If your marriage is over, you’ll transition to a new relationship with yourself.
If you’ve lost your job, you’ll transition to a new phase of your career.
If your trauma feels overwhelming, you’ll transition to a happier place.

Moments in my life have felt like a cliff edge. I’ve narrowly missed out on university places, relationships, jobs, and all manner of other things I thought would complete me. The paths I traveled in my idealized dreams aren’t what happened in reality. However I wouldn’t change the past, it’s made me who I am today.


We don’t overcome anything. We come to terms with it.

I remember when I used to hear about trauma on the news and think those cases were exceptional. Their stories aren’t exceptional because they are rare but because so few people are in a place where they are comfortable speaking out.

There are many people struggling right now and they must not feel alone. It’s ok to not be perfect. People think Edith has a superpower to overcome what she did and they might think they can never do what she has done. They’d be wrong.

According to Edith, there is no hierarchy of suffering. What is devastating for one person might be brushed off easily by another. This doesn’t make anyone better or worse, we all deal with things differently. She dislikes the word “overcome” because it implies there is a point where everything just becomes ok and it’s not true for her.

“Part of me was left in Auschwitz… but I don’t live in Auschwitz anymore”

She came to terms with her past, she hasn’t forgotten it but she knows it is only part of her. There’s so much more to life, there’s so much more to her. She is not defined by the things people did to her and neither are you. You can remember and feel hurt sometimes and still be whole. The future can be full of joy even if the past wasn’t.


Forgiveness is a gift to ourselves

We’re conditioned from a young age to see forgiveness as a good deed. As us doing something for someone else and making a sacrifice ourselves. I see this view as more toxic as I grow older.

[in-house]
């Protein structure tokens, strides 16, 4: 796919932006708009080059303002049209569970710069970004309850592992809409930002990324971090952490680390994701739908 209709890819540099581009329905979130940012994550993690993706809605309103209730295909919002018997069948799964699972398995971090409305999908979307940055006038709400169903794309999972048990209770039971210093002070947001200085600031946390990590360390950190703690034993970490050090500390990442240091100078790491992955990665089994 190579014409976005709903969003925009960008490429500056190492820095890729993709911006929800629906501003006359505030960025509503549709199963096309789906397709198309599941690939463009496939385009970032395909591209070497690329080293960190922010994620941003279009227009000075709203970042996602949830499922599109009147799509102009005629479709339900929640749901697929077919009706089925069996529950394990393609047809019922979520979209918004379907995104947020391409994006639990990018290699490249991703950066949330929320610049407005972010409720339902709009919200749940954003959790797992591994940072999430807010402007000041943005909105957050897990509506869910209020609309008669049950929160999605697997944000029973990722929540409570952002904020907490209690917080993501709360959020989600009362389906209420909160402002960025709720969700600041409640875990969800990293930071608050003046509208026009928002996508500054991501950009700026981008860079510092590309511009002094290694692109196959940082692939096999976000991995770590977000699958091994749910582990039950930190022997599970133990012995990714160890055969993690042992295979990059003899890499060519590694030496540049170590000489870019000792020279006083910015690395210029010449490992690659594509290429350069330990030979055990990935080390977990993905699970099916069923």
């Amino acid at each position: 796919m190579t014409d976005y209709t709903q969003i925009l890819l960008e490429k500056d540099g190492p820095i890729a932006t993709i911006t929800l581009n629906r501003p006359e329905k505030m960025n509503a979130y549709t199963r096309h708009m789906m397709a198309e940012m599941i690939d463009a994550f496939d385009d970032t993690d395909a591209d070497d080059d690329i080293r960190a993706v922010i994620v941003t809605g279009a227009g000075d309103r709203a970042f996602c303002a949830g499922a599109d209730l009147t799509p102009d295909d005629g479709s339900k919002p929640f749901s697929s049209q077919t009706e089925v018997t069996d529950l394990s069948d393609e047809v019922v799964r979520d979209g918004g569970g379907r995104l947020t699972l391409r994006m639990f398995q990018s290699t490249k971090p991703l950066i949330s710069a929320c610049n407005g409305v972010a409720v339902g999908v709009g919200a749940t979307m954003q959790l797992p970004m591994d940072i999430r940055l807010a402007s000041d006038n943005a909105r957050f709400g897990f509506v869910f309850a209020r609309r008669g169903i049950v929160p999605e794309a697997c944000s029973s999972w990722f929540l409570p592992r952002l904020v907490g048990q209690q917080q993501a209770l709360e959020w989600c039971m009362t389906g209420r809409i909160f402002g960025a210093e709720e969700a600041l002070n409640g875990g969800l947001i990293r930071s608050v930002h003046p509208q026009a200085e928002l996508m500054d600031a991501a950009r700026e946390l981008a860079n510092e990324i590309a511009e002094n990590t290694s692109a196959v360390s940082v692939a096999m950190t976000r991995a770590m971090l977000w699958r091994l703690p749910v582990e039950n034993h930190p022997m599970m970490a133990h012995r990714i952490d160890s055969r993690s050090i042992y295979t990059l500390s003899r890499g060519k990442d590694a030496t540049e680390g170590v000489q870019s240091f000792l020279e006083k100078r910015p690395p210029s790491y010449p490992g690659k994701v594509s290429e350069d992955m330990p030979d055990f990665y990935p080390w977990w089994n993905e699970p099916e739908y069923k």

So when you hear Dr. Edith forgave her guards, don’t feel shame as this isn’t about her being a better person than anyone else. Though there’s a lesson we can take from her. How can someone who has literally been in the presence of the man known as the angel of death possibly believe in forgiveness?

“People say, you’re such a good person! No, no, I’m selfish! I want to have joy! I want to have passion!” — Dr. Edith Eger

Forget this idea you need to forgive people for their sake, do it for yourself! Hatred can cause havoc to our wellbeing and I know I’ve had sleepless nights reliving times I’ve been hurt. It takes over our mind but why let those who’ve wronged you have any control over you? Edith doesn’t want people to be hostages to their past.

We shouldn’t stop battling the evil in this world or seeking justice. Yet don’t poison your present with the terrors of times gone. You can forgive without condoning. Free your mind so you can appreciate the joy of a new day.

Dr. Edith’s words have resonated with me and the way I view the world. My struggles are incomparable to her and if she can come to terms with her demons then so can I. She’s an inspiration and I hope you search for more of her work. She is a professional and I hope you are inspired to seek out someone like her if you trying to deal with trauma. Have a wonderful day.

Amar's Letter

Real talk on driving impact as an imperfect human.